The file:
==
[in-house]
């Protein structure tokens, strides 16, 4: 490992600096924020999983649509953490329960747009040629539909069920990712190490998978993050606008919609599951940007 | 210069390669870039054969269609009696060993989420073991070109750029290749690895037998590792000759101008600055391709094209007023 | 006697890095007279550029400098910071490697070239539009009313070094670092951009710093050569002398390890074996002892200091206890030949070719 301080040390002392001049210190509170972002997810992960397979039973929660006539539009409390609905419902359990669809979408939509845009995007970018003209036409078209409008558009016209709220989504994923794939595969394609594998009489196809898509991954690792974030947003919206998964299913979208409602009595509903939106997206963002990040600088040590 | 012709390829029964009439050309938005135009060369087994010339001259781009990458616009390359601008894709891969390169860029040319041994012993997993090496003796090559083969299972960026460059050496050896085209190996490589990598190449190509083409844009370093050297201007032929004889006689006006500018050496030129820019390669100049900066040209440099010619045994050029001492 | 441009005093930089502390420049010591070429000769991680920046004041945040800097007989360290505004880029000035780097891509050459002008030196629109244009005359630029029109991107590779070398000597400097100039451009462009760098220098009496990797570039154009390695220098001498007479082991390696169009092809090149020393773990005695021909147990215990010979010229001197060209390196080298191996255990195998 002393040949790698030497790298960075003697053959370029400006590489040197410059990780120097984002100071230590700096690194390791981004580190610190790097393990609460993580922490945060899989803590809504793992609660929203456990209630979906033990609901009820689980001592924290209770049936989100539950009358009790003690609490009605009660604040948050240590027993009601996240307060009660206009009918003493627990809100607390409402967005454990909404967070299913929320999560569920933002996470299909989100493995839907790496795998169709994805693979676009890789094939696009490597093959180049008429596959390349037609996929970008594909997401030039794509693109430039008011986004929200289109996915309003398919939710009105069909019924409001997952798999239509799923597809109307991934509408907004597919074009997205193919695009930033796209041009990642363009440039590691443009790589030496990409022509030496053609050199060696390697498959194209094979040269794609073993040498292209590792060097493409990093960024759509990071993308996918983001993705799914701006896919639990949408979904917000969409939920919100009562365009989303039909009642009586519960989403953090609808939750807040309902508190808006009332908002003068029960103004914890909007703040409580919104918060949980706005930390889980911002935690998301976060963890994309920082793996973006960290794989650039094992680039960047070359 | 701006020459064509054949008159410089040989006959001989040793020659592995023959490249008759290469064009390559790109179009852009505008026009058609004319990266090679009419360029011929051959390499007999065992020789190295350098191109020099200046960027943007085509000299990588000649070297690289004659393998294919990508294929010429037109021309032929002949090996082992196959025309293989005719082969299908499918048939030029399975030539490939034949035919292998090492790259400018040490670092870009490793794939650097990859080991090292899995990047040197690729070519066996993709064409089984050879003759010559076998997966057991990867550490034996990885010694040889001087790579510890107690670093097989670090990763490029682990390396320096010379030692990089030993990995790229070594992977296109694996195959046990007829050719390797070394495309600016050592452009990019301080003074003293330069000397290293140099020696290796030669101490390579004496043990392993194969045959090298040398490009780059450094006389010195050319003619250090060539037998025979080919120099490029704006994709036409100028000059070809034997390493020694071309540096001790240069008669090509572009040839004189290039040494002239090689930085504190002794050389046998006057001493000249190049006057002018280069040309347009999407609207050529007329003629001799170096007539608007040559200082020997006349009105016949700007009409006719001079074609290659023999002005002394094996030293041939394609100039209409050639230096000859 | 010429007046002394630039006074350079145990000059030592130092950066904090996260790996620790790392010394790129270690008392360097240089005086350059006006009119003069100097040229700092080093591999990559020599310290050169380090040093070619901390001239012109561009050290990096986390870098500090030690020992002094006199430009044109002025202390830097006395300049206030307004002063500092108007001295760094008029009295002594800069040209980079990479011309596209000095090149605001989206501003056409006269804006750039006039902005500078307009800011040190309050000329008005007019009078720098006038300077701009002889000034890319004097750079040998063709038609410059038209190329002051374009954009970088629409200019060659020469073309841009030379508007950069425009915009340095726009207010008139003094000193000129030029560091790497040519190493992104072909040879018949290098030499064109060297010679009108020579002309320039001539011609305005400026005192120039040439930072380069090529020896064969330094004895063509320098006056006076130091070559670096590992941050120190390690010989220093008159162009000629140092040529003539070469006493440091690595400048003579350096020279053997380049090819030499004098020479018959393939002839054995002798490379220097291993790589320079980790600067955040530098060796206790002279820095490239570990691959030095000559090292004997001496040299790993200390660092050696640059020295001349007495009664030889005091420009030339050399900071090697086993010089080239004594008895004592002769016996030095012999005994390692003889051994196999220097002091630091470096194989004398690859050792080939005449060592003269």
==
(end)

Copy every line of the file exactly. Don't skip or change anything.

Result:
[in-house]
């Protein structure tokens, strides 16, 4: 490992600096924020999983649509953490329960747009040629539909069920990712190490998978993050606008919609599951940007 | 210069390669870039054969269609009696060993989420073991070109750029290749690895037998590792000759101008600055391709094209007023 | 006697890095007279550029400098910071490697070239539009009313070094670092951009710093050569002398390890074996002892200091206890030949070719 301080040390002392001049210190509170972002997810992960397979039973929660006539539009409390609905419902359990669809979408939509845009995007970018003209036409078209409008558009016209709220989504994923794939595969394609594998009489196809898509991954690792974030947003919206998964299913979208409602009595509903939106997206963002990040600088040590 | 012709390829029964009439050309938005135009060369087994010339001259781009990458616009390359601008894709891969390169860029040319041994012993997993090496003796090559083969299972960026460059050496050896085209190996490589990598190449190509083409844009370093050297201007032929004889006689006006500018050496030129820019390669100049900066040209440099010619045994050029001492 | 441009005093930089502390420049010591070429000769991680920046004041945040800097007989360290505004880029000035780097891509050459002008030196629109244009005359630029029109991107590779070398000597400097100039451009462009760098220098009496990797570039154009390695220098001498007479082991390696169009092809090149020393773990005695021909147990215990010979010229001197060209390196080298191996255990195998 002393040949790698030497790298960075003697053959370029400006590489040197410059990780120097984002100071230590700096690194390791981004580190610190790097393990609460993580922490945060899989803590809504793992609660929203456990209630979906033990609901009820689980001592924290209770049936989100539950009358009790003690609490009605009660604040948050240590027993009601996240307060009660206009009918003493627990809100607390409402967005454990909404967070299913929320999560569920933002996470299909989100493995839907790496795998169709994805693979676009890789094939696009490597093959180049008429596959390349037609996929970008594909997401030039794509693109430039008011986004929200289109996915309003398919939710009105069909019924409001997952798999239509799923597809109307991934509408907004597919074009997205193919695009930033796209041009990642363009440039590691443009790589030496990409022509030496053609050199060696390697498959194209094979040269794609073993040498292209590792060097493409990093960024759509990071993308996918983001993705799914701006896919639990949408979904917000969409939920919100009562365009989303039909009642009586519960989403953090609808939750807040309902508190808006009332908002003068029960103004914890909007703040409580919104918060949980706005930390889980911002935690998301976060963890994309920082793996973006960290794989650039094992680039960047070359 | 701006020459064509054949008159410089040989006959001989040793020659592995023959490249008759290469064009390559790109179009852009505008026009058609004319990266090679009419360029011929051959390499007999065992020789190295350098191109020099200046960027943007085509000299990588000649070297690289004659393998294919990508294929010429037109021309032929002949090996082992196959025309293989005719082969299908499918048939030029399975030539490939034949035919292998090492790259400018040490670092870009490793794939650097990859080991090292899995990047040197690729070519066996993709064409089984050879003759010559076998997966057991990867550490034996990885010694040889001087790579510890107690670093097989670090990763490029682990390396320096010379030692990089030993990995790229070594992977296109694996195959046990007829050719390797070394495309600016050592452009990019301080003074003293330069000397290293140099020696290796030669101490390579004496043990392993194969045959090298040398490009780059450094006389010195050319003619250090060539037998025979080919120099490029704006994709036409100028000059070809034997390493020694071309540096001790240069008669090509572009040839004189290039040494002239090689930085504190002794050389046998006057001493000249190049006057002018280069040309347009999407609207050529007329003629001799170096007539608007040559200082020997006349009105016949700007009409006719001079074609290659023999002005002394094996030293041939394609100039209409050639230096000859 | 010429007046002394630039006074350079145990000059030592130092950066904090996260790996620790790392010394790129270690008392360097240089005086350059006006009119003069100097040229700092080093591999990559020599310290050169380090040093070619901390001239012109561009050290990096986390870098500090030690020992002094006199430009044109002025202390830097006395300049206030307004002063500092108007001295760094008029009295002594800069040209980079990479011309596209000095090149605001989206501003056409006269804006750039006039902005500078307009800011040190309050000329008005007019009078720098006038300077701009002889000034890319004097750079040998063709038609410059038209190329002051374009954009970088629409200019060659020469073309841009030379508007950069425009915009340095726009207010008139003094000193000129030029560091790497040519190493992104072909040879018949290098030499064109060297010679009108020579002309320039001539011609305005400026005192120039040439930072380069090529020896064969330094004895063509320098006056006076130091070559670096590992941050120190390690010989220093008159162009000629140092040529003539070469006493440091690595400048003579350096020279053997380049090819030499004098020479018959393939002839054995002798490379220097291993790589320079980790600067955040530098060796206790002279820095490239570990691959030095000559090292004997001496040299790993200390660092050696640059020295001349007495009664030889005091420009030339050399900071090697086993010089080239004594008895004592002769016996030095012999005994390692003889051994196999220097002091630091470096194989004398690859050792080939005449060592003269």